Oppenheim Law: In The News

Fri Apr 27, 2012 by on Roy Oppenheim & Short Sales

Survey: Mortgage Foreclosure Scams Surge

Oppenheim Law In The News

Not only is America’s foreclosure crisis still going strong, it now comes with even more fraud and deception.

With heightened media coverage surrounding the recent national mortgage settlement and refinements to government assistance programs, experts say selling “the schtick” has only become easier for criminals. But there are red flags consumers can watch out for when trying to determine whether or not an organization is legit.

First, homeowners should never have to pay anything up front for a loan modification or information on how to negotiate with their lender, says Roy Oppenheim, whose Florida-based law firm Oppenheim Law has handled more than 1,000 mortgage and foreclosure fraud cases over the past 5 years.

“If you’re paying upfront to a non-lawyer who’s claiming they can modify your loan, that’s a big scam,” Oppenheim says.

Read More from US News and World Report

Short Sales Soar as Home Foreclosures Fall

The foreclosure crisis isn’t over, but a new trend in real estate sales could be the light at the end of the tunnel for many borrowers and lenders. Short sales, which occur when homeowners sell their homes for less than what they still owe, outpaced foreclosures for the first time ever in January,according to a new report from Lender Processing Services, Inc.

The Federal Housing Finance Agency announced this month that mortgage servicers will be required to review and respond to short sale offers within 30 days and make final sale decisions within 60 days. The new requirements, which take effect in June, have kept lenders busy expanding and training the staff needed to catch up with growing short sale demand.

“When the robosigning crisis hit, there was effectively an 18-month moratorium on foreclosures,” said Roy Oppenheim, a foreclosure defense attorney with Oppenheim Law in South Florida. “The banks got caught with their hand in the cookie jar and the lid slammed closed on it. Fraud, robosigning — it all came to a stop. But through this $25 billion settlement, they’re using the crisis to their advantage. The settlement creates a major incentive for the banks to do short sales.”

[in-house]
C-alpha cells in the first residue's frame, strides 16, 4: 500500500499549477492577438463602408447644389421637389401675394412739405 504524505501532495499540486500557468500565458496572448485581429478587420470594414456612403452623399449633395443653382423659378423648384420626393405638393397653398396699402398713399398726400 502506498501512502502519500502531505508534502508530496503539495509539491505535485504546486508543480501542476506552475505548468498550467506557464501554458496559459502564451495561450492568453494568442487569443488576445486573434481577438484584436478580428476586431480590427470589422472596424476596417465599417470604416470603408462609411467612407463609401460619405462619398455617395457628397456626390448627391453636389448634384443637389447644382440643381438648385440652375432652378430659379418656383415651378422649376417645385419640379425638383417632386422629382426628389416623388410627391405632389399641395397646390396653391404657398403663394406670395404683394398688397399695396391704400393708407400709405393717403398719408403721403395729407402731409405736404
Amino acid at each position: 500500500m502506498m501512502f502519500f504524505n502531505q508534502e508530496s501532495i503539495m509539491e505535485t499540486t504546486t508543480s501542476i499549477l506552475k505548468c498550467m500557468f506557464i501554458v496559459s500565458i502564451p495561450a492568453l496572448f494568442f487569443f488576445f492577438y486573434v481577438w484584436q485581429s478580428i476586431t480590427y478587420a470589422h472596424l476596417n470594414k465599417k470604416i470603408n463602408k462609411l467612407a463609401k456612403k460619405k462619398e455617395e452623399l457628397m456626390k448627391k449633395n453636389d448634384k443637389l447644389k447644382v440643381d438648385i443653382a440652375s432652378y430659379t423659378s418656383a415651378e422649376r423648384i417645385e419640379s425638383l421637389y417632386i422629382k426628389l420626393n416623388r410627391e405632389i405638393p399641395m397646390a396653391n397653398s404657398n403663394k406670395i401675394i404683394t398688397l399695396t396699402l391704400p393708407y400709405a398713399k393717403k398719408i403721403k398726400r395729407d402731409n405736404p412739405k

Read More from Lawyers.com

Short sales pick up in housing market

Lenders are pricing short sales more aggressively, RealtyTrac adds. In January, the average short sale price was 10% lower than a year earlier, exceeding the drop in U.S.home prices.

Some mortgage servicers started pursuing short sales more aggressively months ago. Bank of America says it did 107,000 short sales last year, up from 92,000 in 2010 and double the 2009 volume. New measures are also likely to boost short sales.

Freddie Mac and Fannie Mae, which own or guarantee 60% of home loans, will soon require lenders to decide short sale offers within 60 days. Realtors have complained that short sale offers often linger. The recent $25 billion mortgage settlement also encourages short sales.

New rules have slowed foreclosures in many states, increasing short sales, says Florida foreclosure defense attorney Roy Oppenheim.

Read More from USA Today

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